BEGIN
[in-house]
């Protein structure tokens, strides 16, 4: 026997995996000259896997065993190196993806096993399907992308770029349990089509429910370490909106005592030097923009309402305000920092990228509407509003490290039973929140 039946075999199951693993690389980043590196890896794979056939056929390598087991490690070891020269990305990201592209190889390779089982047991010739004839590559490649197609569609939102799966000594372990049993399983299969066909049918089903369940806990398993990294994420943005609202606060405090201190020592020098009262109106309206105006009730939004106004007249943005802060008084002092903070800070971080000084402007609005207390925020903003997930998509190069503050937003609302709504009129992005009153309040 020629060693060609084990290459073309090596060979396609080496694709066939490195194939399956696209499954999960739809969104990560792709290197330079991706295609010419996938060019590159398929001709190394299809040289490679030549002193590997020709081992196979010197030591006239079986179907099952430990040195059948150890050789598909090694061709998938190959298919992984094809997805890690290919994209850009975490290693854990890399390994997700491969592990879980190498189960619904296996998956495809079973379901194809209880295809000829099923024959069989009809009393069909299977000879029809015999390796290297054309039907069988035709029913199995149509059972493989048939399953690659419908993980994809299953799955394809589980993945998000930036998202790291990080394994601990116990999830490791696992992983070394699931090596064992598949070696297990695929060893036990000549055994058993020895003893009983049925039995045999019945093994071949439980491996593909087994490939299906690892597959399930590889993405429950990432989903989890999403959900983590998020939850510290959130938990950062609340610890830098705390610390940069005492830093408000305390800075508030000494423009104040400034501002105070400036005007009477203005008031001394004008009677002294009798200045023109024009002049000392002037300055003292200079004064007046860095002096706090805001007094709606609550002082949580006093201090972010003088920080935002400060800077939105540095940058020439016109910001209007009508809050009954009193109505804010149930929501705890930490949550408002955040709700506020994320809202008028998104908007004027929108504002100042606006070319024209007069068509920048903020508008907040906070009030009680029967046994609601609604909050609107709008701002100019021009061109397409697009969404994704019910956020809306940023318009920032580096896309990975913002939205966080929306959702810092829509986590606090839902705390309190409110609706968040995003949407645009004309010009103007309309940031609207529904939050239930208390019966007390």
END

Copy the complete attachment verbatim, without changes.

[in-house]
């Protein structure tokens, strides 16, 4: 026997995996000259896997065993190196993806096993399907992308770029349990089509429910370490909106005592030097923009309402305000920092990228509407509003490290039973929140 039946075999199951693993690389980043590196890896794979056939056929390598087991490690070891020269990305990201592209190889390779089982047991010739004839590559490649197609569609939102799966000594372990049993399983299969066909049918089903369940806990398993990294994420943005609202606060405090201190020592020098009262109106309206105006009730939004106004007249943005802060008084002092903070800070971080000084402007609005207390925020903003997930998509190069503050937003609302709504009129992005009153309040 020629060693060609084990290459073309090596060979396609080496694709066939490195194939399956696209499954999960739809969104990560792709290197330079991706295609010419996938060019590159398929001709190394299809040289490679030549002193590997020709081992196979010197030591006239079986179907099952430990040195059948150890050789598909090694061709998938190959298919992984094809997805890690290919994209850009975490290693854990890399390994997700491969592990879980190498189960619904296996998956495809079973379901194809209880295809000829099923024959069989009809009393069909299977000879029809015999390796290297054309039907069988035709029913199995149509059972493989048939399953690659419908993980994809299953799955394809589980993945998000930036998202790291990080394994601990116990999830490791696992992983070394699931090596064992598949070696297990695929060893036990000549055994058993020895003893009983049925039995045999019945093994071949439980491996593909087994490939299906690892597959399930590889993405429950990432989903989890999403959900983590998020939850510290959130938990950062609340610890830098705390610390940069005492830093408000305390800075508030000494423009104040400034501002105070400036005007009477203005008031001394004008009677002294009798200045023109024009002049000392002037300055003292200079004064007046860095002096706090805001007094709606609550002082949580006093201090972010003088920080935002400060800077939105540095940058020439016109910001209007009508809050009954009193109505804010149930929501705890930490949550408002955040709700506020994320809202008028998104908007004027929108504002100042606006070319024209007069068509920048903020508008907040906070009030009680029967046994609601609604909050609107709008701002100019021009061109397409697009969404994704019910956020809306940023318009920032580096896309990975913002939205966080929306959702810092829509986590606090839902705390309190409110609706968040995003949407645009004309010009103007309309940031609207529904939050239930208390019966007390």